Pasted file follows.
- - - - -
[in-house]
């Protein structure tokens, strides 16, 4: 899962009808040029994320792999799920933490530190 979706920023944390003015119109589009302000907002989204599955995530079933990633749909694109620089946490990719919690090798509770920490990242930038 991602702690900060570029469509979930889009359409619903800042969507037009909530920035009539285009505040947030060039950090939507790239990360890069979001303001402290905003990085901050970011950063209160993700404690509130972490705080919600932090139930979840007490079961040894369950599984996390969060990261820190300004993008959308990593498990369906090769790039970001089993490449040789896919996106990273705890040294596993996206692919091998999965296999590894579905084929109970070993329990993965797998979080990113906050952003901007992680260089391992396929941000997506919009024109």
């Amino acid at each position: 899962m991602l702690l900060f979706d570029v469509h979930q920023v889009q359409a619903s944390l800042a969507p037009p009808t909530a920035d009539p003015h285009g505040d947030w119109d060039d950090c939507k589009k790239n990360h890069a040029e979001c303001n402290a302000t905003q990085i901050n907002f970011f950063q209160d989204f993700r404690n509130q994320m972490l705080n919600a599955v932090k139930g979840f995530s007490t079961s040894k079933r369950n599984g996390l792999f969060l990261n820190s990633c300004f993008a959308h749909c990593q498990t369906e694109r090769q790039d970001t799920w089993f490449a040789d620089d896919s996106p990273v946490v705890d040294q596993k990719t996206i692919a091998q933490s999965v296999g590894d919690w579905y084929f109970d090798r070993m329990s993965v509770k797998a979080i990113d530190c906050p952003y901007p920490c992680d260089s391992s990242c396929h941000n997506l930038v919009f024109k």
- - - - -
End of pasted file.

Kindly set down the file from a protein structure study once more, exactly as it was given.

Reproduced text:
[in-house]
């Protein structure tokens, strides 16, 4: 899962009808040029994320792999799920933490530190 979706920023944390003015119109589009302000907002989204599955995530079933990633749909694109620089946490990719919690090798509770920490990242930038 991602702690900060570029469509979930889009359409619903800042969507037009909530920035009539285009505040947030060039950090939507790239990360890069979001303001402290905003990085901050970011950063209160993700404690509130972490705080919600932090139930979840007490079961040894369950599984996390969060990261820190300004993008959308990593498990369906090769790039970001089993490449040789896919996106990273705890040294596993996206692919091998999965296999590894579905084929109970070993329990993965797998979080990113906050952003901007992680260089391992396929941000997506919009024109």
């Amino acid at each position: 899962m991602l702690l900060f979706d570029v469509h979930q920023v889009q359409a619903s944390l800042a969507p037009p009808t909530a920035d009539p003015h285009g505040d947030w119109d060039d950090c939507k589009k790239n990360h890069a040029e979001c303001n402290a302000t905003q990085i901050n907002f970011f950063q209160d989204f993700r404690n509130q994320m972490l705080n919600a599955v932090k139930g979840f995530s007490t079961s040894k079933r369950n599984g996390l792999f969060l990261n820190s990633c300004f993008a959308h749909c990593q498990t369906e694109r090769q790039d970001t799920w089993f490449a040789d620089d896919s996106p990273v946490v705890d040294q596993k990719t996206i692919a091998q933490s999965v296999g590894d919690w579905y084929f109970d090798r070993m329990s993965v509770k797998a979080i990113d530190c906050p952003y901007p920490c992680d260089s391992s990242c396929h941000n997506l930038v919009f024109k």